Hey pallies, it is always so great to learn more details of our Dino's life and times. Thinks I have posted 'bout Ciro's Nightclub and it's Dinoconnections before...but this post contains more Dinodetails then before. I found this posted at couple of places...but have reposted this from a site tagged New Haven Railroad...as usual to read this in it's original format, just clicks on the tagg of this Dinogram.
Loves the Dinodetails in this report. Ain't it so cool that our Dino wed wife #2, the Jeanne at this here nightclub?...how appro for our great man to have such a settin' for his weddin'. Ain't it like our great man to go clubbin' on his day of wed.... And hadn't realized he did the weddin' gig before he and the kid ever played the club.
So enjoys learnin' more facts and figures 'bout our amazin' Dino... Dinosharin', DMP
And loves readin' 'bout our Dino's strong showin' of loyalty to Herman Hoover by always only takin' his original salary when he and the jer played the club even after they had struck it huge on the nightclub circuit. How cool of our great man and the kid to only take 7 grand when they were pullin' in 100 grand aweek at other clubs. Certainly shows the strength of our Dino's character..
Ciro’s Nightclub: An Icon Of Entertainment History
By Shane Northrup | July 6, 2009
by Ross Everett
Today, the Comedy Story sits on the same spot and has for over twenty years. In it’s earlier incarnation it was Ciro’s, and it was for a time the center of the entertainment universe.
From the early 1940’s until it closed on the eve of the 1960’s, Ciro’s launched countless entertainment icons along the path to superstardom. It was one of the first major venues to host Jerry Lewis and Dean Martin before they took over the comedy world in 1950. A year later, an unheralded opening act called the Will Mastin Trio stole the show from the headliner. This was due in large part to a young entertainer that would before long outgrow his membership in the group–arguably the most talented entertainer in show biz history, Sammy Davis, Jr. After the car accident that cost Sammy his right eye, it was the site of his return to live performing. Countless other top entertainers performed there, from Sinatra sidekick comic Joe E. Louis to Nat King Cole.
The regulars at Ciro’s comprised a mind boggling array of the greatest entertainers in history–Frank Sinatra, Humphrey Bogart, Marilyn Monroe, Cary Grant, Judy Garland and countless others. It became the clubhouse for the Hollywood elite to drink, mingle and network.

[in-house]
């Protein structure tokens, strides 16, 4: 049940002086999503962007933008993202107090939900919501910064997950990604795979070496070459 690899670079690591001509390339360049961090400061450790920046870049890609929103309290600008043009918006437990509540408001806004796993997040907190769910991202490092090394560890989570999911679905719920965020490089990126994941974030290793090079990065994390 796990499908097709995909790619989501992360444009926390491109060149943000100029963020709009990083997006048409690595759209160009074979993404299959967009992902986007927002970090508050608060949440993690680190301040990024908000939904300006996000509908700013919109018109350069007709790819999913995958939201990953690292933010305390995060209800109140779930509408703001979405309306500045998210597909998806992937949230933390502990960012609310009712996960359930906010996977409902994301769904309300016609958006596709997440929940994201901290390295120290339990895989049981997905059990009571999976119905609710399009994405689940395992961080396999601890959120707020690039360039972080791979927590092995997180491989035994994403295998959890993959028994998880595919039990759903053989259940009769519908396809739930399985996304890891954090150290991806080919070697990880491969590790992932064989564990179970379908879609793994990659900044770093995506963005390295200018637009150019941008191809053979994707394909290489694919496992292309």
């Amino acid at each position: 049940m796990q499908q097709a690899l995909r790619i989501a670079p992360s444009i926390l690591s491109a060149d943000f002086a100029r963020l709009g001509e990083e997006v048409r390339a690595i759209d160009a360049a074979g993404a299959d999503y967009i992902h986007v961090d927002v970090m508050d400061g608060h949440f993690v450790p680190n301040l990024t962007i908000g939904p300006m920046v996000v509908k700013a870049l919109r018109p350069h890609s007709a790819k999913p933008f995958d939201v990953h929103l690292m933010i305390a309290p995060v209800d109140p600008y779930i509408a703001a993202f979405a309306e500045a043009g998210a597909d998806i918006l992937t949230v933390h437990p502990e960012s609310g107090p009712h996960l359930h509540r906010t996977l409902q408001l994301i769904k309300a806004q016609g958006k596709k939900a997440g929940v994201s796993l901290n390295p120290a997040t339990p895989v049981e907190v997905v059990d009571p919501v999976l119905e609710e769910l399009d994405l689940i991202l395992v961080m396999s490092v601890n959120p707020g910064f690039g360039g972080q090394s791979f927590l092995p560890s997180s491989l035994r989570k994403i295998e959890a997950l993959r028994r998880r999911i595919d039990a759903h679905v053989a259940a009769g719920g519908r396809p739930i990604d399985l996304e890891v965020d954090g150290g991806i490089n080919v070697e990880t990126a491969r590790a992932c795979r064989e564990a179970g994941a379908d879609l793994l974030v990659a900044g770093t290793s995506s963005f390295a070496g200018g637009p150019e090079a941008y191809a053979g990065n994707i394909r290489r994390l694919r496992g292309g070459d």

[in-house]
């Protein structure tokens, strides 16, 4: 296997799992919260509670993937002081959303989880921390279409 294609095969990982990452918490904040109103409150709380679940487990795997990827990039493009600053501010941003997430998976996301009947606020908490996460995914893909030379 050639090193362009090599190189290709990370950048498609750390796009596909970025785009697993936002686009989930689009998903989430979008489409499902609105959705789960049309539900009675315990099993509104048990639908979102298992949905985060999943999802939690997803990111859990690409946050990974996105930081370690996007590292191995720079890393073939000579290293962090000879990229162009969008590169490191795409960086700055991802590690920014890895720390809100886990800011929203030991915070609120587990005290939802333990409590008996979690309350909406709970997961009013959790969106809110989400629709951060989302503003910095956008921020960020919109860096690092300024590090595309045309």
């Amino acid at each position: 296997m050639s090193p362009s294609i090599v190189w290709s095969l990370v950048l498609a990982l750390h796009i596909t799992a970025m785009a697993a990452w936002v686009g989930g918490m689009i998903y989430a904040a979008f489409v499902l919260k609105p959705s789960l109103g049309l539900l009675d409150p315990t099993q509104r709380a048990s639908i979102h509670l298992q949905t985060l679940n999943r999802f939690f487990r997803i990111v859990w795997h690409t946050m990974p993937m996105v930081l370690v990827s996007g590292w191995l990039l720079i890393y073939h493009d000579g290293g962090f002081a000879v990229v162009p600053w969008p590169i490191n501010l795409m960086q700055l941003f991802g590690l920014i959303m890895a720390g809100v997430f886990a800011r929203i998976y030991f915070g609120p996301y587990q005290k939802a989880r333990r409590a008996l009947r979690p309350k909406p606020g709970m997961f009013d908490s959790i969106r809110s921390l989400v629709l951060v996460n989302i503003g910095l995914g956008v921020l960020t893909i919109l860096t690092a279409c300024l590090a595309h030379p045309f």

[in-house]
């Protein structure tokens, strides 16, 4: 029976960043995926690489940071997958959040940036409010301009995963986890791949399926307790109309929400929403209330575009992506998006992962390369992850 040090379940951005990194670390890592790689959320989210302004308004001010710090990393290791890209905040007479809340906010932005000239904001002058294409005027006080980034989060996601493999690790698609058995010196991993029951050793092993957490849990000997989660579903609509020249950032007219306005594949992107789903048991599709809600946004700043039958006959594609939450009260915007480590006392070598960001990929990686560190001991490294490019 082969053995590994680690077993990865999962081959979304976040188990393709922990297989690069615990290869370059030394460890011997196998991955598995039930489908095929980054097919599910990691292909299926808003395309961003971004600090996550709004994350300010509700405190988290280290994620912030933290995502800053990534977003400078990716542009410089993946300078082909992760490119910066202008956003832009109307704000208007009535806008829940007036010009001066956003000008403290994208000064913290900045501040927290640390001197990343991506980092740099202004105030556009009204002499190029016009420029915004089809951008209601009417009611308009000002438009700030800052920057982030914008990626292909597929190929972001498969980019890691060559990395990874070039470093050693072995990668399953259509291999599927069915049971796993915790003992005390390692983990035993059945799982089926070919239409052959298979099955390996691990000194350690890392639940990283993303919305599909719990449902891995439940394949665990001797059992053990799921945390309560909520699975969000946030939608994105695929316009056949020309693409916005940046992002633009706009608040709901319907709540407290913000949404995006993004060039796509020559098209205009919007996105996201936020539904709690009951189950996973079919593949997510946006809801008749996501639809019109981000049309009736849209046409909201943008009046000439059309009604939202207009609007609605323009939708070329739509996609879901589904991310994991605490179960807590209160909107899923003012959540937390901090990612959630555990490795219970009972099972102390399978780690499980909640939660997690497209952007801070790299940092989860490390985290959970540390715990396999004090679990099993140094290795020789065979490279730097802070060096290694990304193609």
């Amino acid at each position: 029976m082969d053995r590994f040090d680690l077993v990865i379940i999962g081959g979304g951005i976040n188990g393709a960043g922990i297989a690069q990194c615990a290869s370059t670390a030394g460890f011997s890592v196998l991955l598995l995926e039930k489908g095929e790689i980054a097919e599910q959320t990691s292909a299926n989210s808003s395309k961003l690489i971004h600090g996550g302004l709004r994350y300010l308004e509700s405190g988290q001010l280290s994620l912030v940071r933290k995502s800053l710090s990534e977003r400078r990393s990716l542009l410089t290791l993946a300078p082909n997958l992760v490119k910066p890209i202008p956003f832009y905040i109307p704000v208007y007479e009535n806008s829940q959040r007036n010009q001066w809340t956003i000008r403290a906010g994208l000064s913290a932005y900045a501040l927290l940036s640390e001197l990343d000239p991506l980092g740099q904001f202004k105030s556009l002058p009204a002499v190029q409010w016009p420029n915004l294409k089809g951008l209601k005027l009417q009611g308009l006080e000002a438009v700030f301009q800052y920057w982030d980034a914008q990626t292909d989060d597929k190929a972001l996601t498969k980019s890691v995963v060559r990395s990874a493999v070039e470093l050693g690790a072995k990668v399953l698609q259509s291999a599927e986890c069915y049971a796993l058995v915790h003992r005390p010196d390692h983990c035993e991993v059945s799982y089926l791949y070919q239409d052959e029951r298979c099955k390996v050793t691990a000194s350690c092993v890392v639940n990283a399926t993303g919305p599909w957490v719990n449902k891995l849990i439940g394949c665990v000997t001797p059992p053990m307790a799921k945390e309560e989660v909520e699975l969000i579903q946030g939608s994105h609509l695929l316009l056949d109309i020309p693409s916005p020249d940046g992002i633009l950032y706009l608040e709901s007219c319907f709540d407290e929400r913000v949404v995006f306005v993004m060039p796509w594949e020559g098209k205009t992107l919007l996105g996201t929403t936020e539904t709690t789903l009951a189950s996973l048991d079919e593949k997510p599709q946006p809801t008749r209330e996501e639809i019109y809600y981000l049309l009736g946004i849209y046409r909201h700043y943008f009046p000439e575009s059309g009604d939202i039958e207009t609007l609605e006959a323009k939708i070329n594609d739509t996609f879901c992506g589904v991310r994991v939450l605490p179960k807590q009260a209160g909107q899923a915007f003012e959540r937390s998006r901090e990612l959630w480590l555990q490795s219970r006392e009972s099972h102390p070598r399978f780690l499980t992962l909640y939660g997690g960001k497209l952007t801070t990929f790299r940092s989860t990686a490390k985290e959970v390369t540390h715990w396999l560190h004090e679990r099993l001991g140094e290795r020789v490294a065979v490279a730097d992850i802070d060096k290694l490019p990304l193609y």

During a more civilized time, a network of top nightclubs hosted entertainment, drinking, dining and other hijinx in the major cities of the US. Ciro’s was among this elite group of nightspots dating back to the early 1940’s when the icons of that era including Bogart, Jimmy Cagney, Lauren Bacall and George Raft would frequent the place. It started to ‘cool off’ and by 1942 was forced to close its doors for a time. It didn’t stay closed for long, as Herman Hoover implemented his plan to re-open and revitalize the nightspot.
Hoover, who had a background in running a nightclub”he was lured away from Columbia Universitys Law School by the potent mix of wiseguys and chorus girls at New Yorks Silver Slipper, which was a prohibition era joint owned by Arnold Rothstein and Charles Lucky Luciano among others. Hoover became a fixture at the club, along with Harlems Cotton Club before moving to Los Angeles in 1936.
Ciros reopened on December 26, 1942 with longtime Sinatra pal Joe E. Lewis on stage and such stars as Mickey Rooney, Lucille Ball, Desi Arnaz, Joan Crawford and Cary Grant in the audience. Xavier Cugat (whod later marry a Latin dancer named Charo) became a regular headliner at the club, preceding the arrival of Martin, Lewis and Sammy Davis, Jr.
Hoover had hosted Dean Martins wedding in 1949 to second wife Jeanne, and Martin and Lewis debuted at Ciros in 1950. They remained loyal to Hoover and his club, and even when they were pulling down an astounding (for the 1950s) $100,000 a week to perform they insisted on holding their fee at Ciros to what they were originally paid–$7,000 a week. Sammy Davis, Jr. got his start at Ciro’s and returned to the stage after his mid 1950’s car accident in what may have been the biggest event ever at the club. Following an introduction by Frank Sinatra, Davis put on a scorching performance before an adoring and emotional crowd of the biggest stars on the planet.
Ironically, the growth of the desert gambling oasis to the east would eventually spell the end for Ciro’s and the nightclub circuit nationwide. Las Vegas simply had the money, connections and amenities to lure away the best talent to play in its showrooms. Headliners didn’t have to travel to earn a tidy sum as casino headliners, and they were able to live the showbiz life 24 hours a day in “Paris in the Desert.” Eventually Ciro’s closed its doors in 1957 and was sold at a public auction two years later.
It also represented the end of an era in Los Angeles. Sunset Boulevard remained a vital commercial artery, but the glamorous strip of adult entertainment that became part of American mythology gave way to a tacky mishmash of restaurants, strip clubs, and tattoo parlors intermingled with more upscale businesses. Although another revolution would emerge from Sunset Boulevard”a culinary superstar named Wolfgang Puck, and his restaurant Spago”the world became a little less civilized with the passing of Ciros. The building has been the Comedy Store for the past 26 years, and has started its own crop of stars along the path to fame.
About the Author:
Ross Everett is a Las Vegas and hospitality industry historian as well as an expert on Internet sports betting. He has served as a management consultant for many restaurants, casinos and nightclubs. In addition, he’s a noted fight sport journalist, and writes extensively on strategies to successfully bet on UFC, MMA and boxing.
Topics: Travel |